In some EVs, lack of engine noise can make wind and road noise more apparent, but the iX is refreshingly quiet at speed.
On twisty country roads, the big BMW handles with agility. Ride comfort is very impressive, especially at high speeds, but the xDrive40 doesn’t swallow urban potholes as well as the more expensive iX M50, with its air suspension.
There are also some quirks to get used to. Take the adaptive regenerative braking. This uses information from the sat nav and the car’s sensors to decide when to increase regenerative braking force. So on a straight road, if you lift off the throttle the car will coast gently.
However, if you are close to a bend or junction, it will slow down more quickly to return energy to the batteries. We found this disconcerting, but the regenerative braking does have standard settings, which are more predictable.
Space and practicality
The iX’s interior is beautifully made and hugely spacious. It makes cabins from just a few years ago look old-fashioned.
The dashboard is dominated by the huge twin screens, which BMW calls the ‘Live Cockpit Professional’. The 12.3-inch display in front of the driver takes the place of dials, and can be configured for different information. For example, speed can appear in the centre, or a map of the car’s surroundings.
There’s also a full-colour head-up display, so you don’t need to take your eyes from the road to check how quickly you are travelling.
The second screen, blending with the first to look like one display, handles infotainment. This is a touchscreen, but can also be controlled using BMW’s iDrive rotary controller.
For such a complicated and tech-heavy system, this proved surprisingly easy to use.
The driver and front-seat passenger are given plenty of head- and legroom, but shorter people may find the fixed head restraint uncomfortable.
Those in the back also have plenty of space to stretch out, and thanks to the wide cabin and flat floor, three sitting on the rear bench will be almost as comfortable as two.
You’ll need to lift bags a long way from the ground to load the boot floor. The 500-litre capacity is some way off the Audi e-tron’s 660 litres. For more space, the back seats fold down at the push of a button.
Buying and owning
Even by the standard of electric SUVs, the iX is expensive. The Audi e-tron and Jaguar I-Pace have lower starting prices.
However, your money buys a very well-equipped car, with a five-star Euro NCAP rating.
Group 47E insurance means a hefty premium, but charging costs should be low, provided you mostly use a home charger rather than the more expensive public networks. A full recharge from an 11kW charger should take around eight hours.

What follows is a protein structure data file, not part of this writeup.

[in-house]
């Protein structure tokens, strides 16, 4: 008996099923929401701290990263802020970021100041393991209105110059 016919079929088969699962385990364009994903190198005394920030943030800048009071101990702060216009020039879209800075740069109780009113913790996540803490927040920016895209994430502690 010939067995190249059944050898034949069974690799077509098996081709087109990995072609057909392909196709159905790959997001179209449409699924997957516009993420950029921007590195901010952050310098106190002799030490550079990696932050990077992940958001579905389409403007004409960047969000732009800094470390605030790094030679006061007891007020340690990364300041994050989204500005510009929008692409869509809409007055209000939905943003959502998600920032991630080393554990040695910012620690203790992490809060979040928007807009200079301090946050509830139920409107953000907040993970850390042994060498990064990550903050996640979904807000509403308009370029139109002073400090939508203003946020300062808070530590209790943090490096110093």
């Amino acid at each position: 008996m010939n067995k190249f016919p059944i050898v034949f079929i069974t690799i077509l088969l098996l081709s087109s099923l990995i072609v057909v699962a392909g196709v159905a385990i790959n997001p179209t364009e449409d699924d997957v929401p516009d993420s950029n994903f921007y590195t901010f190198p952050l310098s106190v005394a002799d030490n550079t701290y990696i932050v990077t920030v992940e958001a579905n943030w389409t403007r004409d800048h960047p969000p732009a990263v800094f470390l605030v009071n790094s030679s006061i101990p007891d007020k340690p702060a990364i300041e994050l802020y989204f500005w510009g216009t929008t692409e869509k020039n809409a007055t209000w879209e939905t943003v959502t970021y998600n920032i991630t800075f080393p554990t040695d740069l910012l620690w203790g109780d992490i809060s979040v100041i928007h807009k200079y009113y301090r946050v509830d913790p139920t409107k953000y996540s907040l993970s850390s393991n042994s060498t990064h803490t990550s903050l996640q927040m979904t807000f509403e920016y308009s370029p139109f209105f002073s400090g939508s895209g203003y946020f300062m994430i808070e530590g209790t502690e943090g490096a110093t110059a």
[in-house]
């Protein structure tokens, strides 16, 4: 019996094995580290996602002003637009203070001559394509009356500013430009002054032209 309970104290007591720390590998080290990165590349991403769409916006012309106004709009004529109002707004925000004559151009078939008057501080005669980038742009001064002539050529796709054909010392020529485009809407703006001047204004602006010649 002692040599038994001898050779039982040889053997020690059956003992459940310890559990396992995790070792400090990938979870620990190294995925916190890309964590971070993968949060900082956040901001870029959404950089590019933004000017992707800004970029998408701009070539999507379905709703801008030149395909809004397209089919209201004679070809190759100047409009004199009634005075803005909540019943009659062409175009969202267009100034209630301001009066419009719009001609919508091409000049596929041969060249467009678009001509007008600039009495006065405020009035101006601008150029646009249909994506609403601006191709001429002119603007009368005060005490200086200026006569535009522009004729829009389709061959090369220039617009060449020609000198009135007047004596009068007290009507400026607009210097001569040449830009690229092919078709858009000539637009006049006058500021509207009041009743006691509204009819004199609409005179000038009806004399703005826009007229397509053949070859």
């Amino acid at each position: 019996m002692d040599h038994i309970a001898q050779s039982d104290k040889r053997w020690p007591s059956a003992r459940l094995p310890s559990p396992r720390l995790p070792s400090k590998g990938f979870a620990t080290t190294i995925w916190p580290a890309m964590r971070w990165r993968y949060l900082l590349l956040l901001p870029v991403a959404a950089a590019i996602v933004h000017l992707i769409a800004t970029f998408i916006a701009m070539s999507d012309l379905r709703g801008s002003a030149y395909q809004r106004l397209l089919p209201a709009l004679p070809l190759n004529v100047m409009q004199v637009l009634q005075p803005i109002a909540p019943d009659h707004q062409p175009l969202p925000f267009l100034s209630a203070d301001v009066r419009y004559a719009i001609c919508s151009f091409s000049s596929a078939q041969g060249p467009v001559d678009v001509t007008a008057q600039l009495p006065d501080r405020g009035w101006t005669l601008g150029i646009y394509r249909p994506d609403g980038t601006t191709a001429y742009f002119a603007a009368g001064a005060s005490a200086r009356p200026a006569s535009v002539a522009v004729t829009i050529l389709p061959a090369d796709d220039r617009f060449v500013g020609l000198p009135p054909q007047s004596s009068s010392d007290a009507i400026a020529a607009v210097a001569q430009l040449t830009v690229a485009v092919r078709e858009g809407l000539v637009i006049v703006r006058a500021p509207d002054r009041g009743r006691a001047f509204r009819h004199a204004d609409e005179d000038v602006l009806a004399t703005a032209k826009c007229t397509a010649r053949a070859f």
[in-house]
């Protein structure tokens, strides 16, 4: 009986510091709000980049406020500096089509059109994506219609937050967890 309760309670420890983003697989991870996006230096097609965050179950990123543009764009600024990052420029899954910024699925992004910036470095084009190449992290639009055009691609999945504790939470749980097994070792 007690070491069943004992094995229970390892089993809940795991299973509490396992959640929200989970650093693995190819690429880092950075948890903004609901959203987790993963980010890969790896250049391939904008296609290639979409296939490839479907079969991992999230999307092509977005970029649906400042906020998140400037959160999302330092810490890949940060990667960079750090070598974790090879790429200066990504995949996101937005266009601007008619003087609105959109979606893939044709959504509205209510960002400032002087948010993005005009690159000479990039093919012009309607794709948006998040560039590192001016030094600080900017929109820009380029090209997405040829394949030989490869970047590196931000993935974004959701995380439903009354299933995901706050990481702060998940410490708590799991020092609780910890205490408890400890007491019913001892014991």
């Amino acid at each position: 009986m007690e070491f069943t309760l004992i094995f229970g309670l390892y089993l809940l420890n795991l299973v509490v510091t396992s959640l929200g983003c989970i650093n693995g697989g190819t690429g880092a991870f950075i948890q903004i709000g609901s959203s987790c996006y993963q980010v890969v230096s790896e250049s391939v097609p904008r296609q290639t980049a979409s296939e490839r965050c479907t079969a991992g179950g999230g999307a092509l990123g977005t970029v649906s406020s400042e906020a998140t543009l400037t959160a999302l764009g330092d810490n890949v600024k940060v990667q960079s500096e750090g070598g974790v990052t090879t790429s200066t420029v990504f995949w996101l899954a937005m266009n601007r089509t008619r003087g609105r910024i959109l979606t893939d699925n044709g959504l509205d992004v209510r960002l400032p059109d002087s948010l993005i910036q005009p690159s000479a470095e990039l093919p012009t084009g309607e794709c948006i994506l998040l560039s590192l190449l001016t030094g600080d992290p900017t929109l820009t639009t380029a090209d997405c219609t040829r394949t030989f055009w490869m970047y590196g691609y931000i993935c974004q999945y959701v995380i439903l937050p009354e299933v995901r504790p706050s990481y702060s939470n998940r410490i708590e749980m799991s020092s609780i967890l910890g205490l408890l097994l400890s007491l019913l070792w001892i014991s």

How much will it cost on finance?
We found a personal contract hire deal from Sytner Affinity, costing £758.79 per month over three years. An initial rental of £6829.11 would be payable, and the contract tallows for 10,000 miles a year after which penalty charges would apply. There are no additional fees to pya, but maintenance is not included in the deal.
Reviewing an electric tow car isn’t straightforward, because neither is towing one. Are we rating the BMW against similar electric rivals, or assessing this EV against conventionally powered equivalents?
For now, and for some years to come, if you want hassle-free towing over long distances, an electric car is not for you. However, if you are committed to running an EV, and prepared to put up with some inconvenience while caravanning, it can be done.
We’ve put ourselves in the place of someone who is determined to run an EV when awarding the BMW 3.5 out of five. It tows beautifully, with rapid performance, all-weather traction and cast-iron stability. The iX also has a significantly higher towing limit than most rivals.
It’s a shame BMW doesn’t make the larger battery fitted to faster versions of the iX available with the less powerful xDrive40. This would surely be the sweet spot in the range for towing duties, with a range between charges that should reach at least 150 miles and considerably more in the summer months. Towing a caravan from London to Cornwall would be possible with one stop to recharge.
Aside from this frustration, the iX is an excellent car. The avant garde interior and sumptuous finish are in keeping with the high price, and there’s lots of room for people and luggage. The BMW is superb in everyday driving – relaxed, comfortable, effortlessly quick. It’s a worthy flagship for BMW’s growing line-up of EVs.
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Forget any notion of shoehorning batteries and motors into a car designed for the internal combustion engine - the iX has been conceived as an EV from day one
|85% KW||2074 kg|
|Towball Limit||100 kg|
|Maximum Towing Limit||2500 kg|
|Torque||465 lb ft|
|Offical MPG||247 mpg|
|Towing MPG||104 mpg|